We at Invertigo are all what you might charitably call "rabid NPR fans." I mean, I grew up on KPCC and KCRW, the musings of Scott Simon, Warren Olney, Madeline Brand and more recently Glynn Washington and Adolfo Guzman-Lopez. Morning Becomes Eclectic was the soundtrack of my teenage years.
I am not easily given to star-struck celebrity sightings. I have handled myself casually when meeting Arnold Schwarzenegger and Helen Mirren. But then there was that one time I met Patt Morrison in the hallway of a tour of KPCC's offices, during which I got tongue-tied, tripped over nothing, and almost knocked over a lamp. (Patt, if you ever read this, please give me another chance!)
So you'll understand the thrill when I received a call from Ina Jaffe about covering our Dancing Through Parkinson's program. (Nearly dropped the phone. Didn't. Victory.) This had the double-whammy of an NPR rock star and a program that I love dearly.
Dancing Through Parkinson's turns 5 years old this month. We began with one weekly class at the Electric Lodge in Venice and have since expanded to 5 locations around Los Angeles. Classes are fun, challenging in a nurturing way, musically delicious, and above all joyful. Over the course of a year, we dance with hundreds of people, who leave our classes walking a little taller, smiling a little wider and feeling a little better than when they came in. The teachers are all passionately dedicated to the program and boy, the stories I could tell you about our participants. That'll have to wait for another blog entry though.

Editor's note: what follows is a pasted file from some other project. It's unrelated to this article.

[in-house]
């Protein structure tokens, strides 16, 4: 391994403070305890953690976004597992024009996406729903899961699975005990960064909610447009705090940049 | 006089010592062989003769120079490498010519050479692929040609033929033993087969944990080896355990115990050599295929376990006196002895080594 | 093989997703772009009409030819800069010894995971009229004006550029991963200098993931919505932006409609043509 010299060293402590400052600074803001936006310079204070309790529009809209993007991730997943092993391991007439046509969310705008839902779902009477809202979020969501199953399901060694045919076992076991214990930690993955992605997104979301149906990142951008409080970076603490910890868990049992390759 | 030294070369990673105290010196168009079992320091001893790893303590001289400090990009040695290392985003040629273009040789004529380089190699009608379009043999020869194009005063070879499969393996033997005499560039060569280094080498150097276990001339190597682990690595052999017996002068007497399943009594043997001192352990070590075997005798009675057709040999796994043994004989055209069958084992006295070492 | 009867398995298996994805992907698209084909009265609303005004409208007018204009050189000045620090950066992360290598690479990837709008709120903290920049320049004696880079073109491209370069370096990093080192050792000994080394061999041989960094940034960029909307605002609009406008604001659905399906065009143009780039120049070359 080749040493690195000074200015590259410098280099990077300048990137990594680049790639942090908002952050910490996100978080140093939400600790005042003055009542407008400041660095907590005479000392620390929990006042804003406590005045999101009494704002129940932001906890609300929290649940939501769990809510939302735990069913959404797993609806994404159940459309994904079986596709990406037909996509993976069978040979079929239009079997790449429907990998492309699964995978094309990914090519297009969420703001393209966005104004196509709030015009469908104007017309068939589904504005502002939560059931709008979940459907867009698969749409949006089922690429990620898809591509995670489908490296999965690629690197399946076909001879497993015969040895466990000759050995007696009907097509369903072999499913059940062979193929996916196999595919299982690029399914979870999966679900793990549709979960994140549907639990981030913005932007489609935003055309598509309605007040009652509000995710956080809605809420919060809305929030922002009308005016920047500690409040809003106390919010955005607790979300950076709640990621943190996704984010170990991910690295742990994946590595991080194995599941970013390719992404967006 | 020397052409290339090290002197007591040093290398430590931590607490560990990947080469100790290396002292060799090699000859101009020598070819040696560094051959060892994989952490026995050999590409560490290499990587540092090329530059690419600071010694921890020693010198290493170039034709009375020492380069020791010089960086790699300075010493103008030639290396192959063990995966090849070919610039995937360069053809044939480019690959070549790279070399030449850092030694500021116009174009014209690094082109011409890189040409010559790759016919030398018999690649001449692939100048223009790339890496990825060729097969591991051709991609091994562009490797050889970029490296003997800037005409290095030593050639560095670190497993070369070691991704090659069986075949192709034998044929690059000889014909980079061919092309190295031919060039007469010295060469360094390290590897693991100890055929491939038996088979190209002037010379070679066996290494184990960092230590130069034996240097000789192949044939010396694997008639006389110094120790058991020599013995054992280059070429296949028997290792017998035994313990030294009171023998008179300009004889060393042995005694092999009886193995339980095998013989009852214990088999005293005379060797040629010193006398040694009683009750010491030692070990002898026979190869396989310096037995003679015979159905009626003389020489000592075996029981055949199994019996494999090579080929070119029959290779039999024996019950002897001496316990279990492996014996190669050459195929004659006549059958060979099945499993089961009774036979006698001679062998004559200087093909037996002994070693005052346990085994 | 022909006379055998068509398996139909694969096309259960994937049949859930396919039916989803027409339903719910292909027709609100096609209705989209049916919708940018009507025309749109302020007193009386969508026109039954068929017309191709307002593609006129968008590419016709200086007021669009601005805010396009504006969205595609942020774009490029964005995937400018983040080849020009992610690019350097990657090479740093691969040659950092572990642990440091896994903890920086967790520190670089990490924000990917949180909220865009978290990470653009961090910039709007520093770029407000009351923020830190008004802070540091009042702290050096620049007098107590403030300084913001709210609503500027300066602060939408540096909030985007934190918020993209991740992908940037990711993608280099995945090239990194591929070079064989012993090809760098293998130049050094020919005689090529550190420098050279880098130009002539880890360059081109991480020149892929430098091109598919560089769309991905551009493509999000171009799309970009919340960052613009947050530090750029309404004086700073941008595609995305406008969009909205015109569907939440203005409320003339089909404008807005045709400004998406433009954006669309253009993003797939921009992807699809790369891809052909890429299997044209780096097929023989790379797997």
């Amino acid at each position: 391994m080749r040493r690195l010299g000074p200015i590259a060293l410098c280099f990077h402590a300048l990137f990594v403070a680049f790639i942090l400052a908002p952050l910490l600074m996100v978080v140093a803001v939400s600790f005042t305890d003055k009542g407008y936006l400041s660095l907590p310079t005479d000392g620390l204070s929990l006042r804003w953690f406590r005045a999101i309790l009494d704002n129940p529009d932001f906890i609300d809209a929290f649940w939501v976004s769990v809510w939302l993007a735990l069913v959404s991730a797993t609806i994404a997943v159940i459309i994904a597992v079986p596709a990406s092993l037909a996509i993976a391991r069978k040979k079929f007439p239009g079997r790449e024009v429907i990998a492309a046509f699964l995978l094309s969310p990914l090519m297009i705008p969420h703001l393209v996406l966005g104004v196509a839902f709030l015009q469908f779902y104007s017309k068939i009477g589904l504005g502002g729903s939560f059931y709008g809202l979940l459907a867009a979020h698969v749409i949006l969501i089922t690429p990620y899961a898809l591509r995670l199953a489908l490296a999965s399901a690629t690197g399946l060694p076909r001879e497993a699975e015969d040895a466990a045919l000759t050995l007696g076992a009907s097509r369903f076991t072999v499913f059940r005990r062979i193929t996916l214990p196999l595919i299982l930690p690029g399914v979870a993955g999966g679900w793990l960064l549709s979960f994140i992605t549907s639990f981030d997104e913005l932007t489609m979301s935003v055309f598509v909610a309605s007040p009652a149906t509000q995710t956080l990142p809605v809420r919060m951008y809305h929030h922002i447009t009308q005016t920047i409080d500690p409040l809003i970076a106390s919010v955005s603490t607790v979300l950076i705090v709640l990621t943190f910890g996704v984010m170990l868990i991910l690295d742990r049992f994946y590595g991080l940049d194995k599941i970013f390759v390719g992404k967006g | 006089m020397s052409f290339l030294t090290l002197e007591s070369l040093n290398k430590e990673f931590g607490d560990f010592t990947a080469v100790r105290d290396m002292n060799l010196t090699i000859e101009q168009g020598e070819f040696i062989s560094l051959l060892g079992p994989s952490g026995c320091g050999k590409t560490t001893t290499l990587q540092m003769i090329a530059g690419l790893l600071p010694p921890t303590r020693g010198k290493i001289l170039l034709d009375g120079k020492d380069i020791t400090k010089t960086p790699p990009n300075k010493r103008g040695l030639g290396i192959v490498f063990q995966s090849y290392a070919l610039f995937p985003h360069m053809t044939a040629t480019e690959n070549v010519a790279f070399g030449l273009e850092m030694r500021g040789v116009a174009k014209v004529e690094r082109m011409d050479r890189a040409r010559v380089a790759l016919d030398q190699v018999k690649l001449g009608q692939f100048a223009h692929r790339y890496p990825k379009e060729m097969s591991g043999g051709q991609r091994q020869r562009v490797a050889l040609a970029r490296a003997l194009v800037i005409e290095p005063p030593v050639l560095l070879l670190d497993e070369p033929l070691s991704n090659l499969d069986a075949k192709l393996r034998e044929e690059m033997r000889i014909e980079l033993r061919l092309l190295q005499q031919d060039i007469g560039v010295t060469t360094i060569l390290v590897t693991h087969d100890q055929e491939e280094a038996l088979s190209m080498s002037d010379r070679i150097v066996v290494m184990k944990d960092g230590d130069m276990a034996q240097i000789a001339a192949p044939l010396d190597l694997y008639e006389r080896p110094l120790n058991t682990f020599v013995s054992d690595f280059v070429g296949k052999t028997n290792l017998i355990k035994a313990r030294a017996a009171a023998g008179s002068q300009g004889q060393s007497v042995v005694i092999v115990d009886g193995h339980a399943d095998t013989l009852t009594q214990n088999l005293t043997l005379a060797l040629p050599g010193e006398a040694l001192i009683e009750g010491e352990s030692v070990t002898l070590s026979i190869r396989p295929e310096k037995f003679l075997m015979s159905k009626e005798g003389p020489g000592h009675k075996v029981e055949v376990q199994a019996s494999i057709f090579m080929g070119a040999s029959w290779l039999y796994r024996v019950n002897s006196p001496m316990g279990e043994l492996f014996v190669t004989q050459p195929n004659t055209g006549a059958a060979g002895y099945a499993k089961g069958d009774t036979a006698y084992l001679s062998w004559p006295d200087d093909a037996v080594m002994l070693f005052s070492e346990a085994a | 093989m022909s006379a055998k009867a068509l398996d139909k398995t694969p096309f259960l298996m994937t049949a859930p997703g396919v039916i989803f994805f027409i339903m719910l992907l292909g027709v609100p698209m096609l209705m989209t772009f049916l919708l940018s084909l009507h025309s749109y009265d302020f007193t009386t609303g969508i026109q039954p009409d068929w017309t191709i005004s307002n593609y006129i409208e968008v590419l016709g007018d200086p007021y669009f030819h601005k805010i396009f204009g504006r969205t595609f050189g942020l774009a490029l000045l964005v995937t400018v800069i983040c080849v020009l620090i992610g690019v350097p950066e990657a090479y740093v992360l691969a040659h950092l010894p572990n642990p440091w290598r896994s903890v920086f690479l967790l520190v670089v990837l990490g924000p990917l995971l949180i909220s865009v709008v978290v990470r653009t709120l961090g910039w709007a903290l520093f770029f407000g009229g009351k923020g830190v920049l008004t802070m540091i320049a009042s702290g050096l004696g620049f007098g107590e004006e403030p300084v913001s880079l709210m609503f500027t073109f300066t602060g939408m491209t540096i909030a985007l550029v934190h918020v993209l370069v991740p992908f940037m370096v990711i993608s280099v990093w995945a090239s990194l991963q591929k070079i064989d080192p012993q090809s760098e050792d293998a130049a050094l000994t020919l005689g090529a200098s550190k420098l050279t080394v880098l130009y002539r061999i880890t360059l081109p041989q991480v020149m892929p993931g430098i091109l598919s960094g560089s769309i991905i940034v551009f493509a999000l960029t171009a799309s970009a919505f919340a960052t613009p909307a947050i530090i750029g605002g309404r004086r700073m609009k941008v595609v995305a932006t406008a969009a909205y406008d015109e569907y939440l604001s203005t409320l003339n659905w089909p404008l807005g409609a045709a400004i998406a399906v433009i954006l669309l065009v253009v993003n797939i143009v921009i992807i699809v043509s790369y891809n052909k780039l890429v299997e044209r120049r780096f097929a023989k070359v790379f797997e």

So, Ina came to class at our flagship location in Venice. She created this beautiful story, which was heard around the nation on Weekend Edition on January 23, 2016.
While it felt wonderful on a personal level, even more importantly, the story and the NPR platform helped us to reach more people for whom dance can be a beneficial addition to their journey with Parkinson's. We have increased attendance because people heard the story and thought they'd try our classes out. One gentleman came to class for the first time and said, "I live in Chicago, and I visit my family here. I heard about your class on the radio and I was even more excited about my trip here."
So many people think that dance is not for them. They believe that in practice it belongs only to the professional few, the athletically elite. They believe as audience members that dance belongs to those who "get it" or that there's a right way to watch dance. I founded Invertigo with the belief that dance is for everybody and every body. When we perform onstage, I want everyone to feel as though they are welcomed into the space and the stories. When we dance in class, I want everyone to feel just as welcomed.
That's what our classes are about: creating connections within our own bodies, within communities, between professional dancers and dancers with Parkinson's, between new friends, between minds and bodies.
And ultimately, NPR is a great connector. They connect listeners in equal measure to global perspectives and local landscapes, and they do so with balance, empathy and variety. We are honored to be part of the NPR family now, and we are so glad that they are part of the Invertigo family.